The Boreal forest which is also referred to as Taiga counts for around 30% of the earth’s forests which covers three continents in the northern part of the globe.
It’s the largest forest on the planet but these amazing woodlands are also facing various serious threats that are causing a decline in their populace.
Canada produces a percentage of the world’s sawn-wood, paper, wood panels, and round wood.
It’s safe to say that they rely on the ecosystem, and the ecosystem relies on a great number of forest plants to thrive.
Canada strives to conduct careful research, plan strategies, and place protective policies in means to save their forests, their history, and their home.
However, there is more than one environmental issue that threatens the ecosystem and many of these problems have the locals worried about the health and safety of their homeland.
Environmental Concerns Include: Greenhouse Gases
Boreal forests capture massive quantities of carbon but the rising heat of the warmer seasons is killing off the population of trees that are accustom to a colder climate and as a result, photosynthesis is diminishing.
The taiga contains more than 30% of the planet’s global carbon dioxide in the peat and permafrost but with the heat raising the forest could produce more carbon then it captures.
It also means additional methane that had been trapped in the frozen landscape for more than a millennium could be released into the atmosphere. This could bring about even more global warming which then melts more of the Arctic and free more of the dangerous gases, which only feeds the problem.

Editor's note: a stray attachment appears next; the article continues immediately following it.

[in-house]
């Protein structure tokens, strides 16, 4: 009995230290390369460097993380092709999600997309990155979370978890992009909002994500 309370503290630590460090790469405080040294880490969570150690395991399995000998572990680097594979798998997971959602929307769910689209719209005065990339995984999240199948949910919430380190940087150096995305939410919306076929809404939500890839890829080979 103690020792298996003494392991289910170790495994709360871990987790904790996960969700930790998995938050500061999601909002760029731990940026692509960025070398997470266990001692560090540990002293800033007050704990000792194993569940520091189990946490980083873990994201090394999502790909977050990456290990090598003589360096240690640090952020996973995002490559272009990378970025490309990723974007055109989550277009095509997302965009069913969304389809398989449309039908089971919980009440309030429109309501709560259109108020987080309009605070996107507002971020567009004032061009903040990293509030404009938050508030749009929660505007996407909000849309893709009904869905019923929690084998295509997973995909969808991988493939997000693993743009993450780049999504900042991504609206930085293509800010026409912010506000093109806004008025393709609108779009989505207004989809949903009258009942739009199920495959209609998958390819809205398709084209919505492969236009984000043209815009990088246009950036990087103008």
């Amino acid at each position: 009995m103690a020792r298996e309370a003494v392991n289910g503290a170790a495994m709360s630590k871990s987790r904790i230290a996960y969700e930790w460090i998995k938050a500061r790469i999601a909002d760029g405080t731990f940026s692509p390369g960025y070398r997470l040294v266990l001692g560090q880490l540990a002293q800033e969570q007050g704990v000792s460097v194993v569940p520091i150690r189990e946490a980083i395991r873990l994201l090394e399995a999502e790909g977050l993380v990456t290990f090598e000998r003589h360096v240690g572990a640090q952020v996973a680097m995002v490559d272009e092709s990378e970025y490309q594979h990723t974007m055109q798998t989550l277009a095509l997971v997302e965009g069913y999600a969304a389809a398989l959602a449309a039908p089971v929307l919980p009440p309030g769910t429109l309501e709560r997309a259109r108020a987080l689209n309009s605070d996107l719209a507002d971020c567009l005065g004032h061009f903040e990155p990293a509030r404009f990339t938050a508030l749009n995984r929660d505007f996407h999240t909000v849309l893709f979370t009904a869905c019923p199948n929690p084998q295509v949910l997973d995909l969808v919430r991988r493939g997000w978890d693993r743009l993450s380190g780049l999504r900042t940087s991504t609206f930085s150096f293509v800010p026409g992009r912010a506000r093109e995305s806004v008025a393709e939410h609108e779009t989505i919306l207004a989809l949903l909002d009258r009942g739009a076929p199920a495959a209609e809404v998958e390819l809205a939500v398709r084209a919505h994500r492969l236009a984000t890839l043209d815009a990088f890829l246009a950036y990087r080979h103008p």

This immense increase in temperature could be inflicted on all earth’s forests by the end of the 21st century which could potentially expose the forest to more severe heat that will eventually result in a complete change of entire ecosystem.
Mountain Pine Beetle
In recent years there have been many valued lodgepole trees that have been lost due to the pine beetles.
The Mountain Pine Beetles are tiny insects that live in large numbers inside the inner barks of various pine trees that are within the western North America area. An infestation could kill a tree as they tend to cut off the tree’s food and water source with their burrowing.
They thrive in the warmer climates and if the temperatures continue to rise, these pests could spread all across the North and destroy even more of the forest’s pine trees.
It was estimated in 2009, that 40,000,000 acres of pine trees had already been infested by the pine beetle just in within British Columbia alone.
Canada witness about 8,000 wildfires which measures up to a total average of 6,200,000 acres of burnt forests every year.
More than half of the fires are started by humans and the others are naturally occurring usually by lightning strikes that make up over 80% total of burnt areas.
With the increase of global warming wildfires could breakout more frequently and burn hotter than ever.
The ecosystem is valuable, as mankind is dependent on all the living plants, animals, and microorganisms that nature provides in order to survive. That is why Canada has taken on the responsibilities in safeguarding the landscape and all wildlife within.
Canada organizes a network of protected areas in which they dedicate, protect, and manage in efforts to preserving the natural beauty, health, and order of the forest in which mankind admires and relies on.
Canada is home to many various species of trees, with coniferous being 68%, mix wood at 16% and broadleaf making the rest of the 11%. The woodlands that are exclusively in Canada make up 9% of the world’s forests, which is 347 million hectares stretch of land.
90% of the Canadian forested areas are well-looked-after and handled by national governments and 2% is under federal protection, another 2% is kept and cared by Aboriginal people, and the last %6 is private property. These areas are usually prohibited of any resource gathering such as logging, mining, and harvesting.